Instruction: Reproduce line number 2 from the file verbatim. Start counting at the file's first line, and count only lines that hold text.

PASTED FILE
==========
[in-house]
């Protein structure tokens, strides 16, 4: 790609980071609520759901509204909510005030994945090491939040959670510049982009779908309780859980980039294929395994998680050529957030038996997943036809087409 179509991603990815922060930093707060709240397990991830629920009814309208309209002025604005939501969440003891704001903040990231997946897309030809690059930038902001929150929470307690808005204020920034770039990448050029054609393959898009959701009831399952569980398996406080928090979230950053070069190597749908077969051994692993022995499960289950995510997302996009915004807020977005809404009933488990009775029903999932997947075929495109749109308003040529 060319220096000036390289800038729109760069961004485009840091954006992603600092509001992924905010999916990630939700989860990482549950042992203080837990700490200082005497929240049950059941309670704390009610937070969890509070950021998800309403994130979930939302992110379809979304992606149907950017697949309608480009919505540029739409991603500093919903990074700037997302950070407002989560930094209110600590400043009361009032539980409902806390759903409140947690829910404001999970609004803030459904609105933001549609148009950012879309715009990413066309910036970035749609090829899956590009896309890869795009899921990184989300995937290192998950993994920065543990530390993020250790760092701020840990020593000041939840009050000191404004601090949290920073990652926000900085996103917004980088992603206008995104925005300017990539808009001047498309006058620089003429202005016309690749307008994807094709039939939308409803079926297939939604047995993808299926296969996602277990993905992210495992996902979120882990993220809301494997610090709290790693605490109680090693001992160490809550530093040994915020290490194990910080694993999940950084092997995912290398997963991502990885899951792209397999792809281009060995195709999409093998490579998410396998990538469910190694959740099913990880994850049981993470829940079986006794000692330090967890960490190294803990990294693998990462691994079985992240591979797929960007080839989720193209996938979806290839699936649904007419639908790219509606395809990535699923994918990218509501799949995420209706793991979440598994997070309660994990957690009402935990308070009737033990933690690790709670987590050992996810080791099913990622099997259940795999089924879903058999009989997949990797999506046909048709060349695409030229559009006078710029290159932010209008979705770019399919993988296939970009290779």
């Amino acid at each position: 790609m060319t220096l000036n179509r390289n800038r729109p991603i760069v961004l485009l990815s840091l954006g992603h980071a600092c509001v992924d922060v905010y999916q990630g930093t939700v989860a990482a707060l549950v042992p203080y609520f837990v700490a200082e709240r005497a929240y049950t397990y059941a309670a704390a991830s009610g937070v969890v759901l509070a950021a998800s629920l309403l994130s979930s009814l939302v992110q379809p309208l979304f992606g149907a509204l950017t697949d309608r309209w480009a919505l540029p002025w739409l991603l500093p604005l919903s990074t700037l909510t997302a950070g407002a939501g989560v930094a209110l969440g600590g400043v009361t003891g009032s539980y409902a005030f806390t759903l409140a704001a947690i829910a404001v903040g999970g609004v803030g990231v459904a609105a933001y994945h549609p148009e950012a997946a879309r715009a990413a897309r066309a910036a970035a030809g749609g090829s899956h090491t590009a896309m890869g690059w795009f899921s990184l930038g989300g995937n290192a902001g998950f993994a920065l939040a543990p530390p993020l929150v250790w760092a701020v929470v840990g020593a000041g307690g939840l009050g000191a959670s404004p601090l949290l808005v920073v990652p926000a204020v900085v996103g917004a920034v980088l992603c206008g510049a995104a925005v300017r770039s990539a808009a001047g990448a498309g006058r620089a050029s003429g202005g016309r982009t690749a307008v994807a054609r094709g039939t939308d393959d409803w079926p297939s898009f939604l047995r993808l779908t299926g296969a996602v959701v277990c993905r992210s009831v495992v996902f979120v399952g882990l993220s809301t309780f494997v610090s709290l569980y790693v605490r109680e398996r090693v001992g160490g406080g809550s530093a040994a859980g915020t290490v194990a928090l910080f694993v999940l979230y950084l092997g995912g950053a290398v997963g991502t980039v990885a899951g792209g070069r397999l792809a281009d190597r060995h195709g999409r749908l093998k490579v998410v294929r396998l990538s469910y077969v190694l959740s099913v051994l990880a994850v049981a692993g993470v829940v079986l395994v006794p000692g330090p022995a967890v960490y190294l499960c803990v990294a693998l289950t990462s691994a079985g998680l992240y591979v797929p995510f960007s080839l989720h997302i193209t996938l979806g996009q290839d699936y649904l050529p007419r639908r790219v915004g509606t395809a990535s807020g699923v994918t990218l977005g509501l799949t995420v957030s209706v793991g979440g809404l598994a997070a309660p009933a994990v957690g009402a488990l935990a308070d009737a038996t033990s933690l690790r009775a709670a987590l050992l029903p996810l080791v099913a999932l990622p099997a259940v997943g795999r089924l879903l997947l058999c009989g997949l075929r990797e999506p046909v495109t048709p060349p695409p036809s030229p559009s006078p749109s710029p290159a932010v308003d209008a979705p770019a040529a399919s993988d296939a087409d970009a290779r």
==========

């Protein structure tokens, strides 16, 4: 790609980071609520759901509204909510005030994945090491939040959670510049982009779908309780859980980039294929395994998680050529957030038996997943036809087409 179509991603990815922060930093707060709240397990991830629920009814309208309209002025604005939501969440003891704001903040990231997946897309030809690059930038902001929150929470307690808005204020920034770039990448050029054609393959898009959701009831399952569980398996406080928090979230950053070069190597749908077969051994692993022995499960289950995510997302996009915004807020977005809404009933488990009775029903999932997947075929495109749109308003040529 060319220096000036390289800038729109760069961004485009840091954006992603600092509001992924905010999916990630939700989860990482549950042992203080837990700490200082005497929240049950059941309670704390009610937070969890509070950021998800309403994130979930939302992110379809979304992606149907950017697949309608480009919505540029739409991603500093919903990074700037997302950070407002989560930094209110600590400043009361009032539980409902806390759903409140947690829910404001999970609004803030459904609105933001549609148009950012879309715009990413066309910036970035749609090829899956590009896309890869795009899921990184989300995937290192998950993994920065543990530390993020250790760092701020840990020593000041939840009050000191404004601090949290920073990652926000900085996103917004980088992603206008995104925005300017990539808009001047498309006058620089003429202005016309690749307008994807094709039939939308409803079926297939939604047995993808299926296969996602277990993905992210495992996902979120882990993220809301494997610090709290790693605490109680090693001992160490809550530093040994915020290490194990910080694993999940950084092997995912290398997963991502990885899951792209397999792809281009060995195709999409093998490579998410396998990538469910190694959740099913990880994850049981993470829940079986006794000692330090967890960490190294803990990294693998990462691994079985992240591979797929960007080839989720193209996938979806290839699936649904007419639908790219509606395809990535699923994918990218509501799949995420209706793991979440598994997070309660994990957690009402935990308070009737033990933690690790709670987590050992996810080791099913990622099997259940795999089924879903058999009989997949990797999506046909048709060349695409030229559009006078710029290159932010209008979705770019399919993988296939970009290779």